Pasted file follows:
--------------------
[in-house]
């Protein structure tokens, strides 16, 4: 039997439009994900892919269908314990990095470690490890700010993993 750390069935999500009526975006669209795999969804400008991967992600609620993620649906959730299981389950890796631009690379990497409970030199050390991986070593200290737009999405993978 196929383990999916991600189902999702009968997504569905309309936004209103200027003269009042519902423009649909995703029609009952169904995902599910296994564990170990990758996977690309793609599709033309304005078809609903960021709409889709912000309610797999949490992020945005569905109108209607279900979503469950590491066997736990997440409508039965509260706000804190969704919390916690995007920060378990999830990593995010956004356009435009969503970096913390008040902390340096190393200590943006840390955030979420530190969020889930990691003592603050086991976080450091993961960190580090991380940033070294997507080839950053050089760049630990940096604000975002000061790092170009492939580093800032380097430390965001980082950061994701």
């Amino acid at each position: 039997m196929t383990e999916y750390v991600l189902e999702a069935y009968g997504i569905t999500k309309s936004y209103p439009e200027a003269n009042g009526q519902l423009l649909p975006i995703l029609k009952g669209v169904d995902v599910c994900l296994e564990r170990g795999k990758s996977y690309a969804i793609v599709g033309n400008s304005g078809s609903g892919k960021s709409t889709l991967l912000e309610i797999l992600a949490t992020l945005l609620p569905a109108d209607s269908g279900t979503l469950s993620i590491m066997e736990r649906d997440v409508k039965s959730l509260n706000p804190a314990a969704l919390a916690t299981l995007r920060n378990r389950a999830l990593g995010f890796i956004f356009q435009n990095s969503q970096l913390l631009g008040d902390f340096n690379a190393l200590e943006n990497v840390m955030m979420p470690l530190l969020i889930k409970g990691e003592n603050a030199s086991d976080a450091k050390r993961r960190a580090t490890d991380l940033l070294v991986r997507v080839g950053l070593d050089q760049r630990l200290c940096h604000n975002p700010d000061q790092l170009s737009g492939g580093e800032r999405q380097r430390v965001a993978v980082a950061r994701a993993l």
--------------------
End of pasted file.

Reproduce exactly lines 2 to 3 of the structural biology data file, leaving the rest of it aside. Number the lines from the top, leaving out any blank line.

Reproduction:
């Protein structure tokens, strides 16, 4: 039997439009994900892919269908314990990095470690490890700010993993 750390069935999500009526975006669209795999969804400008991967992600609620993620649906959730299981389950890796631009690379990497409970030199050390991986070593200290737009999405993978 196929383990999916991600189902999702009968997504569905309309936004209103200027003269009042519902423009649909995703029609009952169904995902599910296994564990170990990758996977690309793609599709033309304005078809609903960021709409889709912000309610797999949490992020945005569905109108209607279900979503469950590491066997736990997440409508039965509260706000804190969704919390916690995007920060378990999830990593995010956004356009435009969503970096913390008040902390340096190393200590943006840390955030979420530190969020889930990691003592603050086991976080450091993961960190580090991380940033070294997507080839950053050089760049630990940096604000975002000061790092170009492939580093800032380097430390965001980082950061994701």
């Amino acid at each position: 039997m196929t383990e999916y750390v991600l189902e999702a069935y009968g997504i569905t999500k309309s936004y209103p439009e200027a003269n009042g009526q519902l423009l649909p975006i995703l029609k009952g669209v169904d995902v599910c994900l296994e564990r170990g795999k990758s996977y690309a969804i793609v599709g033309n400008s304005g078809s609903g892919k960021s709409t889709l991967l912000e309610i797999l992600a949490t992020l945005l609620p569905a109108d209607s269908g279900t979503l469950s993620i590491m066997e736990r649906d997440v409508k039965s959730l509260n706000p804190a314990a969704l919390a916690t299981l995007r920060n378990r389950a999830l990593g995010f890796i956004f356009q435009n990095s969503q970096l913390l631009g008040d902390f340096n690379a190393l200590e943006n990497v840390m955030m979420p470690l530190l969020i889930k409970g990691e003592n603050a030199s086991d976080a450091k050390r993961r960190a580090t490890d991380l940033l070294v991986r997507v080839g950053l070593d050089q760049r630990l200290c940096h604000n975002p700010d000061q790092l170009s737009g492939g580093e800032r999405q380097r430390v965001a993978v980082a950061r994701a993993l």